ST. PETERSBURG — James Hinchcliffe, the Canadian driver poised to become IndyCar's next star, grabbed his first career victory Sunday.
Fittingly it came at St. Petersburg, the adopted hometown of the late Dan Wheldon, the driver who signed to drive the GoDaddy car for Andretti Autosport shortly before his death in the 2011 season finale at Las Vegas.
The open seat then went to Hinchcliffe, who drove the bright green No. 27 to victory in front of Wheldon's wife and two children.
“This is his hometown; this is his car,” said Hinchcliffe, who will be added now to the Wheldon monument unveiled Thursday at Turn 10 on the course. “Knowing my face will be on that memorial, that's really special.”
Hinchcliffe passed Helio Castroneves on the final restart to take the lead and held on to win by 1.09 seconds over the defending race winner. He became the first Canadian to win since Paul Tracy's 2007 victory at Cleveland in the CART Series, and Hinchcliffe waved the Canadian flag as he climbed from his car.
The win showed Andretti didn't lose a step over the offseason, when the organization turned it up a notch even after Ryan Hunter-Reay's championship.
It paid off Sunday when Hinchcliffe got the first IndyCar win for sponsor GoDaddy, who was with Danica Patrick in the series before her 2012 move to NASCAR, and with Marco Andretti's third-place finish. It was Andretti's career-best finish on the downtown street course, and he used a late push to pass Simona de Silvestro with two laps to go to get the podium finish.
“I've been working so hard in the offseason, not just in the physically, but on places where I've been lacking and these places have been a weak point for me,” said Andretti, who praised de Silvestro but said in the closing laps, “I had to muscle her a little bit. I needed a podium.”
De Silvestro lost two more spots — to Tony Kanaan and Scott Dixon — before the checkered flag. She settled for sixth but was thrilled about her debut race for KV Racing Technology, which went fourth and sixth with Kanaan and de Silvestro.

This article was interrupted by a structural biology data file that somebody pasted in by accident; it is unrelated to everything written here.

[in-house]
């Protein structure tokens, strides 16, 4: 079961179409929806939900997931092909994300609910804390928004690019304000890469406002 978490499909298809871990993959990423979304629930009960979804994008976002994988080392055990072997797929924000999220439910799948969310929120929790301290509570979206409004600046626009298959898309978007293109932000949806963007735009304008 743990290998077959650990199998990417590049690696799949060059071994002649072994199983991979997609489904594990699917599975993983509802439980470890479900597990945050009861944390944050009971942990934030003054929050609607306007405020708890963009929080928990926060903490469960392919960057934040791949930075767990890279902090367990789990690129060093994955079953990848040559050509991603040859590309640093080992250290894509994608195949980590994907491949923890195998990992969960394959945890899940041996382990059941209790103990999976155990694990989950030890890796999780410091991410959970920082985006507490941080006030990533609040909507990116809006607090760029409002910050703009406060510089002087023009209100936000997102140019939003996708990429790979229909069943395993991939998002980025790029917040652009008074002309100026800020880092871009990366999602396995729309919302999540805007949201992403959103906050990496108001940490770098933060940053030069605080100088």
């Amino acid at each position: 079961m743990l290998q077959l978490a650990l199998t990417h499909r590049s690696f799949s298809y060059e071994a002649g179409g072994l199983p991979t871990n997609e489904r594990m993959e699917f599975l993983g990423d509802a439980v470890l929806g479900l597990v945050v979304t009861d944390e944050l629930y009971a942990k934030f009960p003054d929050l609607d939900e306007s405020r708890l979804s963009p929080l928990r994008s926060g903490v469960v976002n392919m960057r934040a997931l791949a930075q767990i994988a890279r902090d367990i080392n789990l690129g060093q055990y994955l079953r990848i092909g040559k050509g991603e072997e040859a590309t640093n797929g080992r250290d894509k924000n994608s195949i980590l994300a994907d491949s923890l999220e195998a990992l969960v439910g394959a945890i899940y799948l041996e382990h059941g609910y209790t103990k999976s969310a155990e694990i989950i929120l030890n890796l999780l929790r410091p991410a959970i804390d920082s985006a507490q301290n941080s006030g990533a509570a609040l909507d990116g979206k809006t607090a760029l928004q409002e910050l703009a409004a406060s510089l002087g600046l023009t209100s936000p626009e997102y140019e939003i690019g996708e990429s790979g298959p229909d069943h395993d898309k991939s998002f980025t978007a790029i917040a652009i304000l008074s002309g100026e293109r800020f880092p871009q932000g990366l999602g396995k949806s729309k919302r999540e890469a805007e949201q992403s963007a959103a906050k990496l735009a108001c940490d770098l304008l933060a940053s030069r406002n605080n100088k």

Mario Andretti was among the many people who stopped after the race to congratulate the Swiss driver.
“We were running up front the whole day and it was really cool to be keeping up with them,” she said. “I think we can really learn from this and try to be better next week. We all know we can be fast and qualify fast and run up front. Now we just have to minimize mistakes so we can win races.”
The race was dominated early by Will Power, who lost the lead to Penske Racing teammate Castroneves on a restart and then lost another position to Hinchcliffe on another restart. It put him back in third for a huge chunk of the race until a bizarre incident under caution with JR Hildebrand, who inexplicably drove on top of Power's car.
The contact damaged Power's side mirror and caused a flat tire, forcing him to pit road for repairs that dropped him to 16th, where he finished.
Hildebrand took the blame.
“We were getting ready for the restart, I was dialing my knobs back and talking to team about the start,” Hildebrand said. “Guys just slowed up, and I ran into the back of him. It was totally my fault. As soon as I hit him, I couldn't help from going anywhere. It was totally my fault.
“I'm super sorry for Will. We were just trying to get back on lead lap. I was doing too much all at once when the field slowed up there.”
But Power was more bothered by the restarts, and said he's spoken to race director Beaux Barfield about protocol in the past.
“What are we going to do about second place taking off? He just keeps allowing people to do it,” Power said. “And then JR just ran over the back of me to ruin the day. He said he was just looking at the steering wheel. Just a mistake, man, it happens.”
It was just one of a series of strange incidents and accidents that plagued the race.
Four-time champion Dario Franchitti's weekend full of struggles came to an early end when, minutes after pitting and on cold tires, he crashed into the wall just 19 laps into the race. Franchitti blamed the mistake on pushing too hard to overcome deficiencies with his Chip Ganassi Racing car.
“We truly struggled and I just said to Chip `I had to try to make it up somewhere,“’ Franchitti said. “I just stepped over the line there on cold tires. Hit a bump in three … was in the marbles and then the wall. Totally my mistake. Just pushing too hard trying to get back on level pegging somehow.”
Oriol Servia used pit strategy to take over the lead, his first laps out front since Indianapolis two years ago. But the Spanish driver needed luck or rain to stay out front and got neither. He pitted from the lead for fuel and was stranded on the service road with a gearbox problem.
Mechanical problems also plagued defending IndyCar champion Ryan Hunter-Reay and rookie Tristan Vautier, who ran inside the top six until retiring early from his IndyCar debut.
“The team did a fantastic job and unfortunately a spare part, exhaust, broke, so there was not much we could control about that,” Vautier said. “It was a great day, I had so much fun. It was so good to run in the streets. We cannot be mad at anyone. It's just part of racing.”
It was a rough ending for the Sam Schmidt-owned cars: Simon Pagenaud's day also ended early with a mechanical problem.
“Just a miserable weekend,” Pagenaud said.